This quarter features the Southern Africa-Indian Ocean Division. More than 164 million people live in this division, of which almost 2.6 million are Seventh-day Adventists. About one person out of every 63 is a Seventh-day Adventist.
The three countries featured this quarter represent the broad spectrum of challenges facing the Southern Africa-Indian Ocean Division.
Madagascar is an island nation lying off the eastern coast of the continent of Africa. It has a population of about 20 million and an Adventist membership of about 127,050, or one Adventist for every 157 people. The church operates schools, medical clinics, orphanages, and other outreach programs. Almost half the population of Madagascar are Christians, and an equal number follow traditional Malagasy beliefs that include honoring dead ancestors. Close family ties make changing one’s religion difficult in this culture.
Namibia is a sparsely populated country lying along the southwestern coast of Africa. About one person out of every 120 is an Adventist. About 85 percent of the population is Black Africans, a significant number of whom continue to speak their traditional languages. While a majority of the population follow basic Christian beliefs, significant numbers of tribal people continue to follow their traditional beliefs. One of these groups, the Himba, is the focus of part of the Thirteenth Sabbath Offering this quarter.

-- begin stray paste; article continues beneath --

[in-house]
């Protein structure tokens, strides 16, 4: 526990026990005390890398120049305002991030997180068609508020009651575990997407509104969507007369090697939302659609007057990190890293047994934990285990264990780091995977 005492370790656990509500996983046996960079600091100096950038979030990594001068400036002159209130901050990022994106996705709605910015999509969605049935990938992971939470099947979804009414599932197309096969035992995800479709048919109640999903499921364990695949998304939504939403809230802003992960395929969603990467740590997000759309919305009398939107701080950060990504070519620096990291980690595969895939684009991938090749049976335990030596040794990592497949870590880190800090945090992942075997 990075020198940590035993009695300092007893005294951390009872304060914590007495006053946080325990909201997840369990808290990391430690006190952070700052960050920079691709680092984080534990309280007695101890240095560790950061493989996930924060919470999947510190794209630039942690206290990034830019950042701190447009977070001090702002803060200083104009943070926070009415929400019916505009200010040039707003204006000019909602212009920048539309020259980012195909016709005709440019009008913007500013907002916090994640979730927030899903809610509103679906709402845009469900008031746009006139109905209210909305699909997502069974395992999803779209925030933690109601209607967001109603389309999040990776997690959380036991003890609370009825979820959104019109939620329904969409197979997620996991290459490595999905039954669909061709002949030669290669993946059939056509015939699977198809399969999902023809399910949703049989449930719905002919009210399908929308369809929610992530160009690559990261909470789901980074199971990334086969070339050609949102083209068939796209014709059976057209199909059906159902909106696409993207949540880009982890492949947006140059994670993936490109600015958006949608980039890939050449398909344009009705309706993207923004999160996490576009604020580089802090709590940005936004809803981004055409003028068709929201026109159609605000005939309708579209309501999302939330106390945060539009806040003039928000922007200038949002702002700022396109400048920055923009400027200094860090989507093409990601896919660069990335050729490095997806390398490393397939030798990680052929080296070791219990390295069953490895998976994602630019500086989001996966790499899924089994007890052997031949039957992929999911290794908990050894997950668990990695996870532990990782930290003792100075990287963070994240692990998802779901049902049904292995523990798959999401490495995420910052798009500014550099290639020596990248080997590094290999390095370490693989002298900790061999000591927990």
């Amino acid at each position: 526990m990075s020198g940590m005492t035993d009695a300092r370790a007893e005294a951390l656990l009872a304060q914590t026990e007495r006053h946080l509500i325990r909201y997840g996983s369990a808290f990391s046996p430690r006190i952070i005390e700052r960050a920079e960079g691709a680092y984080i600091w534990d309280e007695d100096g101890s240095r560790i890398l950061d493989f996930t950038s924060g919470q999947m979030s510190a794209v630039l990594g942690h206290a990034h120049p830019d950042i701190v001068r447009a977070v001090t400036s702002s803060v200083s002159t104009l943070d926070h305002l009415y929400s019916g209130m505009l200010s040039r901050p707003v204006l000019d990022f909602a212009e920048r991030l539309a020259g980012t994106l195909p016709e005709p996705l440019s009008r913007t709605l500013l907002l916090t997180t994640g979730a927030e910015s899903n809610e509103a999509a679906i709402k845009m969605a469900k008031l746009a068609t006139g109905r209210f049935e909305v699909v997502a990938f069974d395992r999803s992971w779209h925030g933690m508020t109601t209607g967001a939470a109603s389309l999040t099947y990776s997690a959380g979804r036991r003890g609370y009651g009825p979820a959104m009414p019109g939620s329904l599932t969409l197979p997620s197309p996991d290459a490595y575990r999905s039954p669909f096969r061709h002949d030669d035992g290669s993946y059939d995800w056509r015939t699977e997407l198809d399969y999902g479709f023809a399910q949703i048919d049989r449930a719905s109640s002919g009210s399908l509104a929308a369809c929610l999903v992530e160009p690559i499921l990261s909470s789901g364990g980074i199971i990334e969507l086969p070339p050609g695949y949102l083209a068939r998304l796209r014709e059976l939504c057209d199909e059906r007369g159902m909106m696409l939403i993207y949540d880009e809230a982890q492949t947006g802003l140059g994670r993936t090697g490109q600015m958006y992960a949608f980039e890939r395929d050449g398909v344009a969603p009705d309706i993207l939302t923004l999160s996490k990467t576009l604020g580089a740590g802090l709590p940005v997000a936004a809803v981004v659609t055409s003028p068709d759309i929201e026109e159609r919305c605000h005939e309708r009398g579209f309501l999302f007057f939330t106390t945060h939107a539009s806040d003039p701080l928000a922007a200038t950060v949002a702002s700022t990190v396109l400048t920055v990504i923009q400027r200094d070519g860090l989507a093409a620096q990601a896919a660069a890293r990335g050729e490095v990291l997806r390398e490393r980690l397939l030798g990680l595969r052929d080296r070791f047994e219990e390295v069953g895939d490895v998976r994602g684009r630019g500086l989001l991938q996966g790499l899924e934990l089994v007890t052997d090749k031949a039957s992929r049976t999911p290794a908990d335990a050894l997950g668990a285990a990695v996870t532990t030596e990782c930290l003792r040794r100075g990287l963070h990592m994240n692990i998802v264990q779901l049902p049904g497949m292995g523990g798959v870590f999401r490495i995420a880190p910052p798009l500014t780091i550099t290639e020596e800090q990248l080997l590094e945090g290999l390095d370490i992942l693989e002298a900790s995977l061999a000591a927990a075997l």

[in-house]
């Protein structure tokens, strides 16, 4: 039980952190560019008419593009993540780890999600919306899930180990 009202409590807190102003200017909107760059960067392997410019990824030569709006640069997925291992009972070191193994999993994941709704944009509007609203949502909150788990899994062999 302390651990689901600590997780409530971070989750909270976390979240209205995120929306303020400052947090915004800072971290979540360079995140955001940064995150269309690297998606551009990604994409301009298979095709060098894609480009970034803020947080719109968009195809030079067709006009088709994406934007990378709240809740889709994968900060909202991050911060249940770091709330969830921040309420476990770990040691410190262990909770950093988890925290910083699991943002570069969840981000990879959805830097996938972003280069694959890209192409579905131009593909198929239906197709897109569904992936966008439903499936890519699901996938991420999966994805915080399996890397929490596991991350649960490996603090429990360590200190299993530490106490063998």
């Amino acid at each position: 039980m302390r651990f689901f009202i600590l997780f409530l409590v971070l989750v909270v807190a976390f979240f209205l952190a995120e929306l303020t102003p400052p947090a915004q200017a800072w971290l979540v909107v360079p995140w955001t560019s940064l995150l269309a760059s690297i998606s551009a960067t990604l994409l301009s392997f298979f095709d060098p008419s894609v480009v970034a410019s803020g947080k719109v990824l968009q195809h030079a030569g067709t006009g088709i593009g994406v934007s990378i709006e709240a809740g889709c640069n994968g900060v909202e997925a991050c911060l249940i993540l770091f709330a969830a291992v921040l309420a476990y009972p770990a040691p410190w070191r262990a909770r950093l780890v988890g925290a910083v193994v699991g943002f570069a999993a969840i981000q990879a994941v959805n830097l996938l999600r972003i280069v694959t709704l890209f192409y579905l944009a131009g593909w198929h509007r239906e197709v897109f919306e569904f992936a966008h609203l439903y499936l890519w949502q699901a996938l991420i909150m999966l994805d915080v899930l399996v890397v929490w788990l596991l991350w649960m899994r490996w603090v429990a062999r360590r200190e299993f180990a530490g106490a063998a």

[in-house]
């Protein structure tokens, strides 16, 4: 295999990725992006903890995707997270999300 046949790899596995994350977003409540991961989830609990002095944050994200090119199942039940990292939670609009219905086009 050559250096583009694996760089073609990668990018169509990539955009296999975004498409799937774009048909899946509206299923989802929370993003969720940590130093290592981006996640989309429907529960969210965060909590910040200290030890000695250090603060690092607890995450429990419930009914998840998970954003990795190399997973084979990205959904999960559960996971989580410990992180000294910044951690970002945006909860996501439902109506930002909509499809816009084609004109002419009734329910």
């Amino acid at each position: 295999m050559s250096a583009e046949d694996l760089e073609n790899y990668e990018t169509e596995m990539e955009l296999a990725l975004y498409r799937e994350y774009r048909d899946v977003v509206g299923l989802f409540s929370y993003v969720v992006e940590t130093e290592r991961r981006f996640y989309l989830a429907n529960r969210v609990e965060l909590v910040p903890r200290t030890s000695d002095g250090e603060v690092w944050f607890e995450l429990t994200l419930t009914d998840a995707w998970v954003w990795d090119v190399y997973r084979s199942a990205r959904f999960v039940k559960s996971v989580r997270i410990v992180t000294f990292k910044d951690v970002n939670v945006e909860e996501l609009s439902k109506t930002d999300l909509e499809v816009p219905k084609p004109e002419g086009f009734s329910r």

South Africa, occupying the southernmost portion of the African continent is the most developed country in Africa. Black Africans comprise about three quarters of South Africa’s population while Whites, coloreds (mixed race), and Asians (mostly Indians) comprise the remaining one quarter. While English and Afrikaans are the most widely spoken languages, a significant percentage of the population speaks one or more of at least 11 African languages. While most South Africans claim to be Christians, just one out of every 513 are Seventh-day Adventists.
Yours for the kingdom,